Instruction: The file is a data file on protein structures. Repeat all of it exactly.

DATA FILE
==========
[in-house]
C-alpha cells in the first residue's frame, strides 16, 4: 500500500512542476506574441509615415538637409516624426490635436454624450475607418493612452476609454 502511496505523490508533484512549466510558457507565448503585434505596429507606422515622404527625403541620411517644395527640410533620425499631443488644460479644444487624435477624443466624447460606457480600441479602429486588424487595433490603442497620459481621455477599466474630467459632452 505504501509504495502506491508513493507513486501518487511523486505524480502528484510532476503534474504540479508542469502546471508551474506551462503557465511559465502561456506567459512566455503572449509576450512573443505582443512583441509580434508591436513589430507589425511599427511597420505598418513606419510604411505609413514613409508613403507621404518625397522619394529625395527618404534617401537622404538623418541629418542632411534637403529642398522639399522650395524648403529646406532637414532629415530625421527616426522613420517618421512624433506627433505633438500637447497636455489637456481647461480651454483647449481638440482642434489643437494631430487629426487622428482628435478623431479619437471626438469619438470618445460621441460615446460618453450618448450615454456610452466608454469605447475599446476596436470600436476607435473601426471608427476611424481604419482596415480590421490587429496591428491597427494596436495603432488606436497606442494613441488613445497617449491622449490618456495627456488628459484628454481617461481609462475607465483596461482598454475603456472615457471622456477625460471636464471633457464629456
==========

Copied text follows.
[in-house]
C-alpha cells in the first residue's frame, strides 16, 4: 500500500512542476506574441509615415538637409516624426490635436454624450475607418493612452476609454 502511496505523490508533484512549466510558457507565448503585434505596429507606422515622404527625403541620411517644395527640410533620425499631443488644460479644444487624435477624443466624447460606457480600441479602429486588424487595433490603442497620459481621455477599466474630467459632452 505504501509504495502506491508513493507513486501518487511523486505524480502528484510532476503534474504540479508542469502546471508551474506551462503557465511559465502561456506567459512566455503572449509576450512573443505582443512583441509580434508591436513589430507589425511599427511597420505598418513606419510604411505609413514613409508613403507621404518625397522619394529625395527618404534617401537622404538623418541629418542632411534637403529642398522639399522650395524648403529646406532637414532629415530625421527616426522613420517618421512624433506627433505633438500637447497636455489637456481647461480651454483647449481638440482642434489643437494631430487629426487622428482628435478623431479619437471626438469619438470618445460621441460615446460618453450618448450615454456610452466608454469605447475599446476596436470600436476607435473601426471608427476611424481604419482596415480590421490587429496591428491597427494596436495603432488606436497606442494613441488613445497617449491622449490618456495627456488628459484628454481617461481609462475607465483596461482598454475603456472615457471622456477625460471636464471633457464629456